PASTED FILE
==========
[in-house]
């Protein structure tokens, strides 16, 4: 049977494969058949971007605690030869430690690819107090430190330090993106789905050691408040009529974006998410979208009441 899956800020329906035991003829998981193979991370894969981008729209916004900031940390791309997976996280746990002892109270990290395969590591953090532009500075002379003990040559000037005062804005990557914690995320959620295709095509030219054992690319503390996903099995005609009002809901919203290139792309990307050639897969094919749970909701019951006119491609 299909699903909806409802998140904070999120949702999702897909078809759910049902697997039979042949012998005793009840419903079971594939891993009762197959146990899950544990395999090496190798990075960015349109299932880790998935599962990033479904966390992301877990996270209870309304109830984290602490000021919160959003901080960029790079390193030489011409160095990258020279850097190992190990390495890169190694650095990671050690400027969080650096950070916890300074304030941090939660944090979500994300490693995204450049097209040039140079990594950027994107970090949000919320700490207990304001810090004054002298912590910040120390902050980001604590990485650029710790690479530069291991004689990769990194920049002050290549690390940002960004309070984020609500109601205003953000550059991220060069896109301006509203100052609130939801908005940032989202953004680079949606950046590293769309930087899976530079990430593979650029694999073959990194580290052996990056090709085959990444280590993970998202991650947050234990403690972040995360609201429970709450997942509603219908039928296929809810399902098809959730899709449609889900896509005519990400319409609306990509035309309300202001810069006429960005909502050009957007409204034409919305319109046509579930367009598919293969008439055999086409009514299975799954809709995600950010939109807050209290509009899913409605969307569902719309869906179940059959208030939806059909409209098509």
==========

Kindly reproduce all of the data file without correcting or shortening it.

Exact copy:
[in-house]
């Protein structure tokens, strides 16, 4: 049977494969058949971007605690030869430690690819107090430190330090993106789905050691408040009529974006998410979208009441 899956800020329906035991003829998981193979991370894969981008729209916004900031940390791309997976996280746990002892109270990290395969590591953090532009500075002379003990040559000037005062804005990557914690995320959620295709095509030219054992690319503390996903099995005609009002809901919203290139792309990307050639897969094919749970909701019951006119491609 299909699903909806409802998140904070999120949702999702897909078809759910049902697997039979042949012998005793009840419903079971594939891993009762197959146990899950544990395999090496190798990075960015349109299932880790998935599962990033479904966390992301877990996270209870309304109830984290602490000021919160959003901080960029790079390193030489011409160095990258020279850097190992190990390495890169190694650095990671050690400027969080650096950070916890300074304030941090939660944090979500994300490693995204450049097209040039140079990594950027994107970090949000919320700490207990304001810090004054002298912590910040120390902050980001604590990485650029710790690479530069291991004689990769990194920049002050290549690390940002960004309070984020609500109601205003953000550059991220060069896109301006509203100052609130939801908005940032989202953004680079949606950046590293769309930087899976530079990430593979650029694999073959990194580290052996990056090709085959990444280590993970998202991650947050234990403690972040995360609201429970709450997942509603219908039928296929809810399902098809959730899709449609889900896509005519990400319409609306990509035309309300202001810069006429960005909502050009957007409204034409919305319109046509579930367009598919293969008439055999086409009514299975799954809709995600950010939109807050209290509009899913409605969307569902719309869906179940059959208030939806059909409209098509």